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Home automation is a fast-growing segment of the tech industry, and the use of Internet-connected doorbell cameras has become particularly popular for those seeking an extra level of security at a reasonable price. These motion-activated cameras enable users to monitor everyone who passes by their front door, whether on a live or recorded video feed. While use of these devices may present less privacy issues for those residing in single-family homes, what about for those who reside within condominium buildings with shared hallways?

Proponents of doorbell cameras in condominium buildings may argue that the convenience and safety benefits they provide outweigh the privacy concerns and any issues of improper alterations to the common-element portions of the condominium building. dbelcam For example, a doorbell camera, which may also be capable of recording audio, may view and record within another dwelling that may be located across the hallway when its door is open.  The use of a doorbell camera in such a scenario may be considered an invasion of privacy.

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Drones have become extremely popular for those who yearn for the latest gadgets and gizmos.  Many associations have already adopted rules to address the use of drones in their communities, and those that have not done so should give it serious thought and consideration.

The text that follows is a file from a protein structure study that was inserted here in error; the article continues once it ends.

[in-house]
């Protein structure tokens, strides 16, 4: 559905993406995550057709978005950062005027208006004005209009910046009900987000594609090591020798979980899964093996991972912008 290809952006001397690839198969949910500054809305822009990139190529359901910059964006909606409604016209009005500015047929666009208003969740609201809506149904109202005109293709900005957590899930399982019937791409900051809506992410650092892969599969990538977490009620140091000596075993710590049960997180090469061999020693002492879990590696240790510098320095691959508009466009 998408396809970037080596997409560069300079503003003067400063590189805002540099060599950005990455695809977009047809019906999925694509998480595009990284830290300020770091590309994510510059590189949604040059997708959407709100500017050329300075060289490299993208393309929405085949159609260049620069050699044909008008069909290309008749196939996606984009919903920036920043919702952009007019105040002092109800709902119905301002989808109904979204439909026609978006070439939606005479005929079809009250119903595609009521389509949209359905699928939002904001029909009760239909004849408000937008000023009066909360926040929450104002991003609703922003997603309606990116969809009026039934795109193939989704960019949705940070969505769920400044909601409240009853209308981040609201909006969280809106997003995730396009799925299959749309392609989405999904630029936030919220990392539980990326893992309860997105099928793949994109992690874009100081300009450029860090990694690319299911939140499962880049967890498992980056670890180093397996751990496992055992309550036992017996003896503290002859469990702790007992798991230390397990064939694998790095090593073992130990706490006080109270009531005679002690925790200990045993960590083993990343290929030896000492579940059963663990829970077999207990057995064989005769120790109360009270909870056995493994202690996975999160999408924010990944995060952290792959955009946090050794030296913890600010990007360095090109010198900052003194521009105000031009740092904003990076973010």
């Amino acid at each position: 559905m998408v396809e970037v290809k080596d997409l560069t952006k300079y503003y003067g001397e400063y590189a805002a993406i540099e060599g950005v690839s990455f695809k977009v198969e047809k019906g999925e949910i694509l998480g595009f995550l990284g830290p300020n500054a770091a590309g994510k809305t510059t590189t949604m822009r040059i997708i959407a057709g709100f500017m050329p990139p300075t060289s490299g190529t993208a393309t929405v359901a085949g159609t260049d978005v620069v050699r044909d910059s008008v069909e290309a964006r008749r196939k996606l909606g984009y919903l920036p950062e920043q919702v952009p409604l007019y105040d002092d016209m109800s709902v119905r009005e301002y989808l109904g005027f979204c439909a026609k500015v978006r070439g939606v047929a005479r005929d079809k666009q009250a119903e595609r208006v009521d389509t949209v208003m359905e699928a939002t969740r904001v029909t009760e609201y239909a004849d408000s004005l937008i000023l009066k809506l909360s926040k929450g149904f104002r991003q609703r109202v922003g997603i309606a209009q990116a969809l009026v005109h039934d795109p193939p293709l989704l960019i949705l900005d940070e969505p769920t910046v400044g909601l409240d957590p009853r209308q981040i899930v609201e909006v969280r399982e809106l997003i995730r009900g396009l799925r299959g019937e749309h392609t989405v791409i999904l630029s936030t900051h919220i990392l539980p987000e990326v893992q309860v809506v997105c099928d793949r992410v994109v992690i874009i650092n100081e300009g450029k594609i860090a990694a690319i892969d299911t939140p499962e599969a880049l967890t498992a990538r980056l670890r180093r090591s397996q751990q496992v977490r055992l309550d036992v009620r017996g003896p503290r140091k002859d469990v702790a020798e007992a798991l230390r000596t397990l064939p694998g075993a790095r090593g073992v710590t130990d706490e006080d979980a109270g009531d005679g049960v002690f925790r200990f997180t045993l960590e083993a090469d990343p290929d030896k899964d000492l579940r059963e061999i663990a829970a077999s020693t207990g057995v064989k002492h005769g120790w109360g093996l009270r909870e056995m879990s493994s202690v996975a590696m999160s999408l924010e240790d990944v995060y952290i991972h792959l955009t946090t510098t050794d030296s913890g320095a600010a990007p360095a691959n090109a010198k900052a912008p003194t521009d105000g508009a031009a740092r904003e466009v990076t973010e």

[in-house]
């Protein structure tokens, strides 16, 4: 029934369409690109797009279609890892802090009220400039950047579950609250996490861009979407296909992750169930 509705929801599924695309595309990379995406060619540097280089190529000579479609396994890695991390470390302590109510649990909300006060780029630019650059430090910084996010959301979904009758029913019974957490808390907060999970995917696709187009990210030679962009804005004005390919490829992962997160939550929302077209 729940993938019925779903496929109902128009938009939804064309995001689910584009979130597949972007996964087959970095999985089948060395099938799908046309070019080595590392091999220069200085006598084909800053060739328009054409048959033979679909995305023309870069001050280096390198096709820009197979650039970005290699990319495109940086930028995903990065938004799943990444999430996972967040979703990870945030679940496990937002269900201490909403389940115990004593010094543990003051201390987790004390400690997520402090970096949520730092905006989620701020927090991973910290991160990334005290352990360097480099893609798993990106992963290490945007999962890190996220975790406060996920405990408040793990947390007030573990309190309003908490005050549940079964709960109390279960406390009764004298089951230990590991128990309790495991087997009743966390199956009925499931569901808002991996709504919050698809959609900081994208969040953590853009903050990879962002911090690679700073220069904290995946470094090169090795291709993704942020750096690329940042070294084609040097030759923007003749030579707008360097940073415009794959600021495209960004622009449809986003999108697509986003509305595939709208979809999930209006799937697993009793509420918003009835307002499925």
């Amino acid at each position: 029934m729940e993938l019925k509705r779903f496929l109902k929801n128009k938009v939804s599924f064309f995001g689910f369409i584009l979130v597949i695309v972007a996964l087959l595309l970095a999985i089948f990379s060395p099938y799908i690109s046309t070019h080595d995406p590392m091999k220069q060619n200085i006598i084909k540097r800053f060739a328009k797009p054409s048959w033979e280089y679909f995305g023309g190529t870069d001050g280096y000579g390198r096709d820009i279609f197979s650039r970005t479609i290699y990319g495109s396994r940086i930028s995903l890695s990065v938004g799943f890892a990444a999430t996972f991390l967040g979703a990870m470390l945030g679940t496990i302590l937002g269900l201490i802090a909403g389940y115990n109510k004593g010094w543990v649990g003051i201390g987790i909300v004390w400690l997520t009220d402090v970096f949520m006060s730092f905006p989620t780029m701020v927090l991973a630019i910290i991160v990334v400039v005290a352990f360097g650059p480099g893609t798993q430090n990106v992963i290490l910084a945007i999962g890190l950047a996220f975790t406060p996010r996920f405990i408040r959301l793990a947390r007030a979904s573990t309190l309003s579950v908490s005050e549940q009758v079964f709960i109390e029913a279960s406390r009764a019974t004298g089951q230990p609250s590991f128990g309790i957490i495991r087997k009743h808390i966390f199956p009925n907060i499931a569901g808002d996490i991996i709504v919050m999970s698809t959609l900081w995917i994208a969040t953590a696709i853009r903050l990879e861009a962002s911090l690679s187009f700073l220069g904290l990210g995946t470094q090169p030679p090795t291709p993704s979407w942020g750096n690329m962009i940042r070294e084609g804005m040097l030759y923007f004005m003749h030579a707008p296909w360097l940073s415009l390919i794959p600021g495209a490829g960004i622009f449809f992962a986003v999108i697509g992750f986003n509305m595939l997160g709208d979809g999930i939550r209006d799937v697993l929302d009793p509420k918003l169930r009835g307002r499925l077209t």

When equipped with cameras, drones can be used to violate the privacy of association residents, not to mention their ability to cause major property damage, so associations should take a proactive approach toward developing and implementing rules and restrictions to protect the interests of those residing within their community.  Specifically, some examples of the rules and policies that associations are implementing include:

d2-300x176Restricting the space within which drones may be flown, such as over their operator’s personal lot, or those lots of adjoining neighbors (with their prior permission).

Limiting drone use to association common areas that are away from roads, buildings, playgrounds and other amenities.